Quick question regarding heart rate/stroke volume regulation Watch

Nerdcubed
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Hiya,

I was just revising up on the effects of the parasympathetic and sympathetic nerves on the frequency and force of contraction of the heart and wondered why 2 nerves are required. When there is an increased demand for oxygen, sympathetic stimulation increases and parasympathetic stimulation decreases, increasing cardiac output. The inverse is true when the body is relaxed. However, why does the body utilise 2 nerves? Surely by lowering or raising the strength of just one nerve, you would achieve the same effect?
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Nerdcubed
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Bump.
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Nerdcubed
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carrotstar
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(Original post by Nerdcubed)
Hiya,

I was just revising up on the effects of the parasympathetic and sympathetic nerves on the frequency and force of contraction of the heart and wondered why 2 nerves are required. When there is an increased demand for oxygen, sympathetic stimulation increases and parasympathetic stimulation decreases, increasing cardiac output. The inverse is true when the body is relaxed. However, why does the body utilise 2 nerves? Surely by lowering or raising the strength of just one nerve, you would achieve the same effect?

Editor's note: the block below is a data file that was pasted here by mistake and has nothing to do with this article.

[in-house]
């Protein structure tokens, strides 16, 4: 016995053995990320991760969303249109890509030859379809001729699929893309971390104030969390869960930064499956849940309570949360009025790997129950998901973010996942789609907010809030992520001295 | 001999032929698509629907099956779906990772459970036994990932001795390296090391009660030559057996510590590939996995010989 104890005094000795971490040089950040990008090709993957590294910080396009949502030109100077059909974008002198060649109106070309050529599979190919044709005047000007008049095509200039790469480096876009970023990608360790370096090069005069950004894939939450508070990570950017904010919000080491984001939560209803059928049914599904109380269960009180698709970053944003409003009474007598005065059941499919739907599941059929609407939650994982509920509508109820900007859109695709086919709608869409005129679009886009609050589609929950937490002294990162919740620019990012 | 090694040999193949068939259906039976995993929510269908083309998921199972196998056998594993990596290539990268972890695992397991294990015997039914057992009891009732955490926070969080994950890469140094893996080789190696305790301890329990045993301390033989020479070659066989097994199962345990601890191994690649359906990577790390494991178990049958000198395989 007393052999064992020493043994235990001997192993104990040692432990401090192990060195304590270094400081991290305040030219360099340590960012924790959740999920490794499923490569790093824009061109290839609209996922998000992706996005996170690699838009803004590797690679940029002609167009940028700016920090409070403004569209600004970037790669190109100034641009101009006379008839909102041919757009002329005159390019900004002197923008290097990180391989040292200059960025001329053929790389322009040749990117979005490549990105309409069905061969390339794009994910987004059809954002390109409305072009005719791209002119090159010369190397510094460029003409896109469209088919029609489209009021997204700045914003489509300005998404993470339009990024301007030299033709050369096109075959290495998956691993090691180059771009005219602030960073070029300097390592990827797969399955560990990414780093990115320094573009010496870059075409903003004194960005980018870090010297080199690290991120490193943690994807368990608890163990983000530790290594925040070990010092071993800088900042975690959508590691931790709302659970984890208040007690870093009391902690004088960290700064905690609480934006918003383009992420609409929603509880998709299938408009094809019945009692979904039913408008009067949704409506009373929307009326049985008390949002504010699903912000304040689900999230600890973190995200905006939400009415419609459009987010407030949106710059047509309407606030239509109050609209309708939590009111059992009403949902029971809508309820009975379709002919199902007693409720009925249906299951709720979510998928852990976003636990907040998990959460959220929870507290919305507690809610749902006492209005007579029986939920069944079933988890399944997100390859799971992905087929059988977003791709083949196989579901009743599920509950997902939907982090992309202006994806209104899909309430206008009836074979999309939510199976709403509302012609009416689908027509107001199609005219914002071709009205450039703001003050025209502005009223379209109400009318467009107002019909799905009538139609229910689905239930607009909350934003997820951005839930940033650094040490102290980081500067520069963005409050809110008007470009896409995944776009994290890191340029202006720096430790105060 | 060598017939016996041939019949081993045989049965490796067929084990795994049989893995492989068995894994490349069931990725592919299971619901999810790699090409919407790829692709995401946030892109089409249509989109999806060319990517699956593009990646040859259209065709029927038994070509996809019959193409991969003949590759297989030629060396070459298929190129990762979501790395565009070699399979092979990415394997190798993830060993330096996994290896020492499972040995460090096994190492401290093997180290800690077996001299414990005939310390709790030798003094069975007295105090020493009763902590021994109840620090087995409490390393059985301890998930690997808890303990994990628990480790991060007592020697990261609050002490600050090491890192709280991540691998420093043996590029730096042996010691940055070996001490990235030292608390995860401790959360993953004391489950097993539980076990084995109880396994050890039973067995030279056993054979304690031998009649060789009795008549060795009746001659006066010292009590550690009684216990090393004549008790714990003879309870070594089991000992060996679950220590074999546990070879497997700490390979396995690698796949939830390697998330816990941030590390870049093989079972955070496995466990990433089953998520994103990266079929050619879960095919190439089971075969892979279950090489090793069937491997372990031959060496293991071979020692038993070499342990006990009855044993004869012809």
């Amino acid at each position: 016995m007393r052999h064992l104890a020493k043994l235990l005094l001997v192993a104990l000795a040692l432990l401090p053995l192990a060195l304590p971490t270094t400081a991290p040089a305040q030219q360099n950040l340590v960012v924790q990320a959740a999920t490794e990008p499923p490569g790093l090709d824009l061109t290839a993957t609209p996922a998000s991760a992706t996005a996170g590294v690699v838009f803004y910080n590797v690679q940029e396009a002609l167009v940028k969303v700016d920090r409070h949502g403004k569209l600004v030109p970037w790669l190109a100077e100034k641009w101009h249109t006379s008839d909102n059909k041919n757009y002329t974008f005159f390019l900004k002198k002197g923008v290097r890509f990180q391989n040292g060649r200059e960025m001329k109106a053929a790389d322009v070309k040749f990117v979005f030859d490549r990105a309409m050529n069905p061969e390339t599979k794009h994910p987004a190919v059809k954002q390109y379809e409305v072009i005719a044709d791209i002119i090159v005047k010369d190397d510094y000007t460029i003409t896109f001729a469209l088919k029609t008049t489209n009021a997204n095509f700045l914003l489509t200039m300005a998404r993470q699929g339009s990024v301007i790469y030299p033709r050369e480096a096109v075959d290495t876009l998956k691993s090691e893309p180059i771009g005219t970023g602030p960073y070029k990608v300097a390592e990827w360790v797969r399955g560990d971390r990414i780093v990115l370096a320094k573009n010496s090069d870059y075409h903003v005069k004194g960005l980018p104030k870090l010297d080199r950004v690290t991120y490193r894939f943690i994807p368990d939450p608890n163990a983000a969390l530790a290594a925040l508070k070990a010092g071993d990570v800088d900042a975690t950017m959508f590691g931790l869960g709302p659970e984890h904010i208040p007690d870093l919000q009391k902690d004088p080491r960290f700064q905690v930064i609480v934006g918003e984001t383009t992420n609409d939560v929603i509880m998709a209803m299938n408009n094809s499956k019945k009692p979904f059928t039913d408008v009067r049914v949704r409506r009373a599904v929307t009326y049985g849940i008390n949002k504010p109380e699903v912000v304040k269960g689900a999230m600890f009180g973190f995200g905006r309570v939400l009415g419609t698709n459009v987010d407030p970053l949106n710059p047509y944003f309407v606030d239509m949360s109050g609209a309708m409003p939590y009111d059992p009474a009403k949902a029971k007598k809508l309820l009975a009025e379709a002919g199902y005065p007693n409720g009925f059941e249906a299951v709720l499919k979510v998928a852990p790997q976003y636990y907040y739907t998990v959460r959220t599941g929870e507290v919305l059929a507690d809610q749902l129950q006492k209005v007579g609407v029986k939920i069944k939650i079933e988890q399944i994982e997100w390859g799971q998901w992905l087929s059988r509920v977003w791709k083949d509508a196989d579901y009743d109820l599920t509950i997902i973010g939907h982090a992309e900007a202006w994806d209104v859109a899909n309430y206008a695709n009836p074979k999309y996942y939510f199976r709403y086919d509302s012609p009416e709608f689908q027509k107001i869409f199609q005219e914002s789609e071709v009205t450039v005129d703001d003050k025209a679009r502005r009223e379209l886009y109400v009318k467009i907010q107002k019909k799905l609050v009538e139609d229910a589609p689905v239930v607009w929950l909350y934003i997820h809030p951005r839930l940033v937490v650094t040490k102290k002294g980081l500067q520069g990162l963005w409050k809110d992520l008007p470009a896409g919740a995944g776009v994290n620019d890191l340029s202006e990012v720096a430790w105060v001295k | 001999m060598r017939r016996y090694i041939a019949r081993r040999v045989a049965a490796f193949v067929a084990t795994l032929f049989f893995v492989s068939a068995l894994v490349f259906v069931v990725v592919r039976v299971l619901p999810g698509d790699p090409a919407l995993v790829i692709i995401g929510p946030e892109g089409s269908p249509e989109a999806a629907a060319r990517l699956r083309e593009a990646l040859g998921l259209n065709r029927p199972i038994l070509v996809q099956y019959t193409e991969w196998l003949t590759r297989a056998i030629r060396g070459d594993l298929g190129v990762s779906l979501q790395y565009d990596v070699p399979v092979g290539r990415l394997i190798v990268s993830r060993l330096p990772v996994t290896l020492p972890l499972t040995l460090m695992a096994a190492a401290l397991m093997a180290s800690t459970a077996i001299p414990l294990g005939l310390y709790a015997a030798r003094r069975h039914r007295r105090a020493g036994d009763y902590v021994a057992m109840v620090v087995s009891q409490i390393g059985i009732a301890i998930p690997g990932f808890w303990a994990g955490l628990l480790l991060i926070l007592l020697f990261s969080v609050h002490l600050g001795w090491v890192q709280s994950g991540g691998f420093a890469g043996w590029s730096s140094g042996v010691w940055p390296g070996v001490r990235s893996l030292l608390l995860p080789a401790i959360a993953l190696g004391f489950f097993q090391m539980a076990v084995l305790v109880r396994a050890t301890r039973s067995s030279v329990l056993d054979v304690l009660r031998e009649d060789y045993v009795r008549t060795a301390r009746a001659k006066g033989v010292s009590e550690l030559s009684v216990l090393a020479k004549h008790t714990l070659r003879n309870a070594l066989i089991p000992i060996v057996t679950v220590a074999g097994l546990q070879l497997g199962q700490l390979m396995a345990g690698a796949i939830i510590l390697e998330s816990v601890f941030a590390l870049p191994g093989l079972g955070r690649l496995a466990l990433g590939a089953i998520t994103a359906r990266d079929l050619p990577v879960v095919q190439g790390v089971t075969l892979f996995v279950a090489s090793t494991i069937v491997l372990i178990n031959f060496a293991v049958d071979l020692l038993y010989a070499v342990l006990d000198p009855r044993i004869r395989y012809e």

There might be a more logical answer, but the one that just popped into my head is why should it be one nerve? We still have body hair but we don’t need it. It’s just how we evolved, and it works, so nature hasn’t improved the process. We still have fingernails but we don’t need them. If the body was constantly evolving to solve every tiny problem or illogical function, we probably wouldn’t have negative emotions, people would no longer have life-threatening degenerative illnesses/diseases etc...

Perhaps not the answer you were looking for but I hope that makes sense!
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Nerdcubed
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That makes sense. There hasn't been any selection pressures so the genetic frequency remains constant. I do wonder if there is a deeper physiological answer for my question but for now, that seems like a rational explanation.

Thanks for your contribution.